“Music for Cats” seems to be a logical development with the increase in accessories for pets that make them seem more like part of the family rather than simply animals who live in our house. Owners who consume organic food may demand the same for their pets, for instance, so it makes sense that people will want special music for their cats rather than imposing their own musical tastes on their furry friend. With a growing trend towards various types of therapy for cats, music can be a therapeutic way of treating cats that have lived traumatic childhoods on the street and were separated from their mothers too early. The comforting heartbeats and purring sounds remind them of the kind of bonding they missed from their mother.
In addition, research has elicited the sobering realization that cats are actually annoyed by human music and that our attempts to calm them down by playing Mozart are mainly futile if not counterproductive. While we have the right to enjoy our own music, there is an awareness that what we find relaxing may not necessarily be enjoyable for our pets. One way to tell whether cats like music is if they rub their heads against the speaker. Cats have scent glands along their tails and the side of her heads, and when they rub their tail or head against something, it means they are marking it and claiming it as their own. In repeated studies, cats rubbed their heads against speakers playing species-specific music, and almost none of the 47 cats tested did this with the classical music.
The fact that cats enjoy different kinds of music than humans is attributed to different communication styles, vocalizations and the way they hear things. A cat’s hearing is more delicate than a human’s and they can hear very quiet, high pitched sounds. The threshold for low noises is very similar to that of a human, at 30 cycles per second. However, when it comes to high-frequency, human beings hear 20,000 Hz and cats hear 65,000 Hz, which is two octaves higher than what we are able to hear.
Cats have the ability to hear high-pitched notes because it is necessary for their survival, and they are able to hear the squeal of a small mouse or the high-pitched mews of their young. This is one reason why cats may respond more quickly to children and women rather than men, because of the higher pitch of their voices, and not because of gender and age distinction. Cat ears are shaped differently than ours and allow the cat to hear five times farther away than we can. In fact, cat ears can be compared to a kind of satellite dish that swivels and rotates 180 degrees. You may notice a cat by twisting his ears in the direction of a sound that is the most interesting to him. This enhanced hearing enables a cat to stalk prey easily and to find their young.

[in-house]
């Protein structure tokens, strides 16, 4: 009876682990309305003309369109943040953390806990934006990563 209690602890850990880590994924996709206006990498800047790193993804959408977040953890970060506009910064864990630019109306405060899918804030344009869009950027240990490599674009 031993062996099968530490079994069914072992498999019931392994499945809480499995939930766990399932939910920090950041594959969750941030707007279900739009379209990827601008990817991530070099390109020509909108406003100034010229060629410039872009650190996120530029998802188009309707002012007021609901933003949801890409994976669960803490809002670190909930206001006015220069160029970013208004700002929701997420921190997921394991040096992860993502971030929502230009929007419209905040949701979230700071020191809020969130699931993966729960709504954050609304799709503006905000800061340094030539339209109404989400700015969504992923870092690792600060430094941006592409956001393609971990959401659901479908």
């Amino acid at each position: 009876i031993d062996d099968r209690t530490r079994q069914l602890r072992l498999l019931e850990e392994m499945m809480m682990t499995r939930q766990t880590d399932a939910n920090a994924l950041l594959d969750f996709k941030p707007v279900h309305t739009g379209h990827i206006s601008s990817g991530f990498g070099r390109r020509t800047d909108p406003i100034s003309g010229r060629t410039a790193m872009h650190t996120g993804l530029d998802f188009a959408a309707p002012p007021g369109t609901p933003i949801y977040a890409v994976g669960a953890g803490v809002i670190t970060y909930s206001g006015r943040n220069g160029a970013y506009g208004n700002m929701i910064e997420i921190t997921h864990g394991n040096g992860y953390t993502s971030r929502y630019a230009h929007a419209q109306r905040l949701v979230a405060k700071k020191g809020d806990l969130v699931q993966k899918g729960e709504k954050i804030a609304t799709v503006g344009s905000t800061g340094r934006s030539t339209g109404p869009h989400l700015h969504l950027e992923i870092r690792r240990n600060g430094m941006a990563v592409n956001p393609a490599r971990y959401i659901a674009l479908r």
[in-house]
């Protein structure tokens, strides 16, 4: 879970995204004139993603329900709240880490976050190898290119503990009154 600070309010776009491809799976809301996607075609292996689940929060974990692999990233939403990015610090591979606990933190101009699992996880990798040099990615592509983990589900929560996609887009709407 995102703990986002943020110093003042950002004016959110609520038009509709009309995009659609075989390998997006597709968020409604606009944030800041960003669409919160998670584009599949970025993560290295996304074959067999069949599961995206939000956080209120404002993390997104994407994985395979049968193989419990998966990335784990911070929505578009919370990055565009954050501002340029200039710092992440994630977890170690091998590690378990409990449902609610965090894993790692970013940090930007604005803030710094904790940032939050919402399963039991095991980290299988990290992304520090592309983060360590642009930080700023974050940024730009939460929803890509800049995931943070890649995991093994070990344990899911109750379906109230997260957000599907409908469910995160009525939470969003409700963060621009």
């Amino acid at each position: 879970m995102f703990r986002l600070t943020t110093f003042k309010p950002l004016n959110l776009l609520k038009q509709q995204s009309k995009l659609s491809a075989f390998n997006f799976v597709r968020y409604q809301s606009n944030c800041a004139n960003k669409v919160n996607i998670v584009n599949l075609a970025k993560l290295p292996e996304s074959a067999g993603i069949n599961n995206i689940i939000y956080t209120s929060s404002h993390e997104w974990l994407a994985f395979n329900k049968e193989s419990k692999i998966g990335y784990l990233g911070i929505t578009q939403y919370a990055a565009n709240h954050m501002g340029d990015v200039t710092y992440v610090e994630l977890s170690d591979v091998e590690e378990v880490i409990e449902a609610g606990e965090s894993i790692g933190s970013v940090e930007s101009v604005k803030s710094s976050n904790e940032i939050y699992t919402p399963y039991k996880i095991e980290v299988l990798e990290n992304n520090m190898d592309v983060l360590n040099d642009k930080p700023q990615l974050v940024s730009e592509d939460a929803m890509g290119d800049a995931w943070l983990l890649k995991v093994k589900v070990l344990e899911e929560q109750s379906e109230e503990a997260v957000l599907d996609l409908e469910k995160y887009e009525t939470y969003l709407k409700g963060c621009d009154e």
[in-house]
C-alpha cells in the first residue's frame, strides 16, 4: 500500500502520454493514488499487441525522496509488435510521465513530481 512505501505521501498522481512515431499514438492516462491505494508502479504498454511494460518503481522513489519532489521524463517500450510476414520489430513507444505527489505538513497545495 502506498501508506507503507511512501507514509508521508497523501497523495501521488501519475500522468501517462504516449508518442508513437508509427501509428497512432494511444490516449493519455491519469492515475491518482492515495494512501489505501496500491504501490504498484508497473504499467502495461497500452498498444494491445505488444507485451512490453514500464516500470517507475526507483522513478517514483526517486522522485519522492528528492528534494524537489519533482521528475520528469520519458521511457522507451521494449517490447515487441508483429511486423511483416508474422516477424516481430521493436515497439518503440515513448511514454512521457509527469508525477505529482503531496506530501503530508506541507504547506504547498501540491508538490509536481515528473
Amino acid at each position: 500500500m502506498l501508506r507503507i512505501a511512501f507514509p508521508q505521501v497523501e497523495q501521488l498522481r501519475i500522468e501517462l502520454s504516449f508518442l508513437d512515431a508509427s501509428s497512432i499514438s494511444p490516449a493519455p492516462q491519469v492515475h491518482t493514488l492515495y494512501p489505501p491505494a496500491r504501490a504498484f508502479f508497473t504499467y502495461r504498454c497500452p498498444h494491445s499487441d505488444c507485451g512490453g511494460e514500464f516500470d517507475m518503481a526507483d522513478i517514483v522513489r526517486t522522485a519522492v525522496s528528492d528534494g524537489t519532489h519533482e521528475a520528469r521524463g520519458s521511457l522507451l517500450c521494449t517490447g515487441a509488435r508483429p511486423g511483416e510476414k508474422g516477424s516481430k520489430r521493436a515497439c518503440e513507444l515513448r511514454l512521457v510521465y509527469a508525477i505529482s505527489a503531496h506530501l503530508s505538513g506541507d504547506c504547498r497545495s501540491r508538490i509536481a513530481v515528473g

Cats not only hear high-pitched noises from far away but are able to accurately locate the source of noises. Cats have complex brains that allow them to detect any kind of time delay in order to more effectively pinpoint the exact location of a sound source. The cat will also be able to determine what kind prey is making the noise.
If you think your cat enjoys your favorite music, you’re not alone. Many other cat owners believe this as well. That doesn’t mean that is true, it just means that is very common for us to believe that our pets share our tastes and things. The truth is that studies show cats enjoy their own music that is designed for their particular associations, communication style and the frequency at which they hear sounds most effectively. “Music for Cats” has topped the charts on Amazon and is just the beginning of more music for cats and other animals. It has long been believed that the appreciation of music was reserved only for human beings, but repeated experiments show that cats respond to music that is directly created for them with heartbeats, purring noises and other relaxing features from their world. It’s not surprising that a number of music projects for animals have been launched and the repertoire has expanded for cats and other species. Try playing “Music for Cats” and seeing if you also enjoy the exquisite sounds that relax and please your feline friend.